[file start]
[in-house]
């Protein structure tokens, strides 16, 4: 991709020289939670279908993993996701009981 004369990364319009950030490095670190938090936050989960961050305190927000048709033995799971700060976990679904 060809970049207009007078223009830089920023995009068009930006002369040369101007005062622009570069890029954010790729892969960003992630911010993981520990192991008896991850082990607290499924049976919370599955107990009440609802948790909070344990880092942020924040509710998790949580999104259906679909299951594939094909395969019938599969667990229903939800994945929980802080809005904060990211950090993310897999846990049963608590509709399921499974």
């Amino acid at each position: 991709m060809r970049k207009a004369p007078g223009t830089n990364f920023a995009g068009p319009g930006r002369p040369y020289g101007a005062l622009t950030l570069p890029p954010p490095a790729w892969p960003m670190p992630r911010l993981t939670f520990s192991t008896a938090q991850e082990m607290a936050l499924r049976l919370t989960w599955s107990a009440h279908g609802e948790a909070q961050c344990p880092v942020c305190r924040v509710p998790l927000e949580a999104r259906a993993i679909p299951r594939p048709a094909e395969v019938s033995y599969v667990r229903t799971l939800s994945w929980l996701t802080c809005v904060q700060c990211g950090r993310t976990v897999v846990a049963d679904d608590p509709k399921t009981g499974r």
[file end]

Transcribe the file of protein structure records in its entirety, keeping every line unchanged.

[in-house]
């Protein structure tokens, strides 16, 4: 991709020289939670279908993993996701009981 004369990364319009950030490095670190938090936050989960961050305190927000048709033995799971700060976990679904 060809970049207009007078223009830089920023995009068009930006002369040369101007005062622009570069890029954010790729892969960003992630911010993981520990192991008896991850082990607290499924049976919370599955107990009440609802948790909070344990880092942020924040509710998790949580999104259906679909299951594939094909395969019938599969667990229903939800994945929980802080809005904060990211950090993310897999846990049963608590509709399921499974």
């Amino acid at each position: 991709m060809r970049k207009a004369p007078g223009t830089n990364f920023a995009g068009p319009g930006r002369p040369y020289g101007a005062l622009t950030l570069p890029p954010p490095a790729w892969p960003m670190p992630r911010l993981t939670f520990s192991t008896a938090q991850e082990m607290a936050l499924r049976l919370t989960w599955s107990a009440h279908g609802e948790a909070q961050c344990p880092v942020c305190r924040v509710p998790l927000e949580a999104r259906a993993i679909p299951r594939p048709a094909e395969v019938s033995y599969v667990r229903t799971l939800s994945w929980l996701t802080c809005v904060q700060c990211g950090r993310t976990v897999v846990a049963d679904d608590p509709k399921t009981g499974r």